One of the most common issues faced when calling web services in M is that the the easiest way of doing so – creating a function that calls the web service, then calling the function once per row in a table using the Invoke Custom Function button – is very inefficient. It’s a much better idea to batch up calls to a web service, if the web service supports this, but doing this forces you to write more complex M code. It’s a problem I wrestled with last year in my custom connector for the Cognitive Services API, and in that case I opted to create functions that can be passed lists instead (see here for more information on how functions with parameters of type list work); I’m sure the developers working on the new AI features in dataflows had to deal with the same problem. This problem is not limited to web services either: calculations such as running totals also need to be optimised in the same way if they are to perform well in M. The good news is that there is a new M function Function.ScalarVector() that allows you to create functions that combine the ease-of-use of row-by-row requests with the efficiency of batch requests.
I’m going to try to keep things as simple as possible while showing how it works. Consider the following M function, called SingleValueUpper:
(InputText as text) =>
It takes a single text value and returns the same text converted to upper case. Now consider the following query called Product that returns a table of fruit names in lower case:
type table [Fruit=text],
The function can be called on this table in a third query with the following expression (which is basically what the Invoke Custom Function button produces):
The output of this is:
In this example the function is called three times – once for each row – and as I said if you were calling a web service in this way, for example, it would be very inefficient.
Now consider the following M function, called ListUpper:
(InputText as list) =>
This function takes a list of text values, converts each of the text values to upper case, and returns a list of the results. Calling the function with the contents of the Fruit column of the table returned by the Product query, like so:
…returns the following list:
If you were calling a web service like this – perhaps by making a single POST request with all of these values in the body – it would be much more efficient.
Function.ScalarVector allows you to call a function like this through the Invoke Function Button. The following function, called ScalarVectorUpper in my example, shows how:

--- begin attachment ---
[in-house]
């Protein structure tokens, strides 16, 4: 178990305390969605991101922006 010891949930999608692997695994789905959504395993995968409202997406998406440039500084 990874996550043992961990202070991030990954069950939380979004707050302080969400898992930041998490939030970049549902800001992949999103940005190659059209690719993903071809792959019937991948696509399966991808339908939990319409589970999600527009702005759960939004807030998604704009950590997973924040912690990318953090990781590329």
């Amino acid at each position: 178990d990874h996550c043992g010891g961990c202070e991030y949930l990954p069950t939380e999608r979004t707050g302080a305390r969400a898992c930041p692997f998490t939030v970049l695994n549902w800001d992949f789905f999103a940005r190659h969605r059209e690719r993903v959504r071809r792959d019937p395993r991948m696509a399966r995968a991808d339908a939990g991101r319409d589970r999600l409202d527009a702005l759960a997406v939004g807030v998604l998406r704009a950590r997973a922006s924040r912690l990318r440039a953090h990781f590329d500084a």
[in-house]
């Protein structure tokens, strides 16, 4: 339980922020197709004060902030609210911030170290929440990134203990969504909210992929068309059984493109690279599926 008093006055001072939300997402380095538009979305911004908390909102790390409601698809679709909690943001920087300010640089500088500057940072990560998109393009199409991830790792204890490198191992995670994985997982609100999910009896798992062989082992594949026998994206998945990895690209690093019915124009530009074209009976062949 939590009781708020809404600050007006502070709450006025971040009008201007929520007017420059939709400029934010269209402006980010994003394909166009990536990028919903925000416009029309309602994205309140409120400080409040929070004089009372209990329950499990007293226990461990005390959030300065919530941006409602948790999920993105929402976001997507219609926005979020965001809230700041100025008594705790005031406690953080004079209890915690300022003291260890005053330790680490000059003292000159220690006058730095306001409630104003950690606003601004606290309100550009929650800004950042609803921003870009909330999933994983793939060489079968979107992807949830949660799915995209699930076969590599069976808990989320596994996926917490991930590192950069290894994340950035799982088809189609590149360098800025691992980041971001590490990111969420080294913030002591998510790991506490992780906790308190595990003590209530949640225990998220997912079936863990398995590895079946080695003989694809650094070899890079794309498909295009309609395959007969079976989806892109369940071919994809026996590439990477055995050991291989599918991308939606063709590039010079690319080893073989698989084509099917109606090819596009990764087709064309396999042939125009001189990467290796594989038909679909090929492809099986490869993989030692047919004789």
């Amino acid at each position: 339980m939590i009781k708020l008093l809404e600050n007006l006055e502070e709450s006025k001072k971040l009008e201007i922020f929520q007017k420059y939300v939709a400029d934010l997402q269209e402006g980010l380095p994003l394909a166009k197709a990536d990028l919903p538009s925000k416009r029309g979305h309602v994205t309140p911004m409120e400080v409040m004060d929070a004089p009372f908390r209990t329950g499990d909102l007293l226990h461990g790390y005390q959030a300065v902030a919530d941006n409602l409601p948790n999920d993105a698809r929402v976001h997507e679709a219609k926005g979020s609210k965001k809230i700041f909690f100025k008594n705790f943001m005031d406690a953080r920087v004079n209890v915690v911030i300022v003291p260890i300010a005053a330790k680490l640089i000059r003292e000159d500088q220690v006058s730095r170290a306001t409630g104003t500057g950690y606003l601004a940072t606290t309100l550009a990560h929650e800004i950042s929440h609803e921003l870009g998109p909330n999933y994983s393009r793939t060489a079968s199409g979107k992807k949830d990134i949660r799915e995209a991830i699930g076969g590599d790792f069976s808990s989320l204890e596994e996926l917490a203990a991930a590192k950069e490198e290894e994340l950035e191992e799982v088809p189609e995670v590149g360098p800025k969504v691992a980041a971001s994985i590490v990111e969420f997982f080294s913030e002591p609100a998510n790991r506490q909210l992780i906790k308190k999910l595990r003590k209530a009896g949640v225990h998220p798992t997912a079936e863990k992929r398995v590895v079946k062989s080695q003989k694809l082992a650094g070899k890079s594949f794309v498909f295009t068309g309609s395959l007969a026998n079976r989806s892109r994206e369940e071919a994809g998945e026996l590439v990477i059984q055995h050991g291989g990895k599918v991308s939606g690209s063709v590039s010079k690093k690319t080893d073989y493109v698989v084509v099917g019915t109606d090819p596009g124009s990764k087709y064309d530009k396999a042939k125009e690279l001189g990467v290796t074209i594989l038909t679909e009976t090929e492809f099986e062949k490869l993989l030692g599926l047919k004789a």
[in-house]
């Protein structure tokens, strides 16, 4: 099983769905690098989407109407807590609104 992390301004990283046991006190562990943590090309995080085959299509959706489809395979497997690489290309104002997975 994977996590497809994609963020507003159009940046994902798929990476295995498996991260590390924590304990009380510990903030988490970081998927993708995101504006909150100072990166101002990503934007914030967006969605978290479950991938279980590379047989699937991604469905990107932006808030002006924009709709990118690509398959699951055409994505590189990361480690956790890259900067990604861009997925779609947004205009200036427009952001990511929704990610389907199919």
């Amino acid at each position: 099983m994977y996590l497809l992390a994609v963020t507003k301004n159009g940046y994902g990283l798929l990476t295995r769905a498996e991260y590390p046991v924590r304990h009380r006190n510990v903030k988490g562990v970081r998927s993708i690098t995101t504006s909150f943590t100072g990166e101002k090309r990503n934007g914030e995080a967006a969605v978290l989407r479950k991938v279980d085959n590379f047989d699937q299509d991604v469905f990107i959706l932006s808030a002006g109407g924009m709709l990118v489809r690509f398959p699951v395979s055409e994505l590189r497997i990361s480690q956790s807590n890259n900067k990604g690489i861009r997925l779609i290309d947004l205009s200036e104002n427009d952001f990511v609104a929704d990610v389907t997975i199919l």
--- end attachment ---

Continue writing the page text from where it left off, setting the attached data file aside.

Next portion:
type function(Fruit as text) as text,
BufferTable = Table.Buffer(InputTable),
InputList = BufferTable[Fruit],
CallFunction = ListUpper(InputList)
Function.ScalarVector is given two arguments:
- A function type whose parameters match the columns from the input table that we’re interested in using. In this case the input table is the Product table and it has one text column called Fruit; we want to pass the contents of the Fruit column to this function.
- A function that is passed a table (in this case called InputTable) that has the same columns as those listed in the function type. The documentation says this function “must not enumerate its input table more than once” so it uses Table.Buffer() to make sure this is the case; it then takes the contents of the Fruit column from this table and passes it to the ListUpper function defined above, and returns a list of upper case text values.
Basically, it creates a function that looks like it is being called on a row-by-row basis but which is actually called once for the whole table.
The result of calling this function on the table returned by the Product query:
…is the same as before, but potentially a lot more efficient:
This may seem obscure, but personally I think this is incredibly useful and important. Anyone writing a custom connector in the future (although Function.ScalarVector() isn’t available in the current release of the Power Query SDK I assume it will appear soon) is likely to want to use it, and remember also that custom connectors can be used to create M function libraries and I believe this scenario will be officially supported too.
You can download the example pbix file for this post here.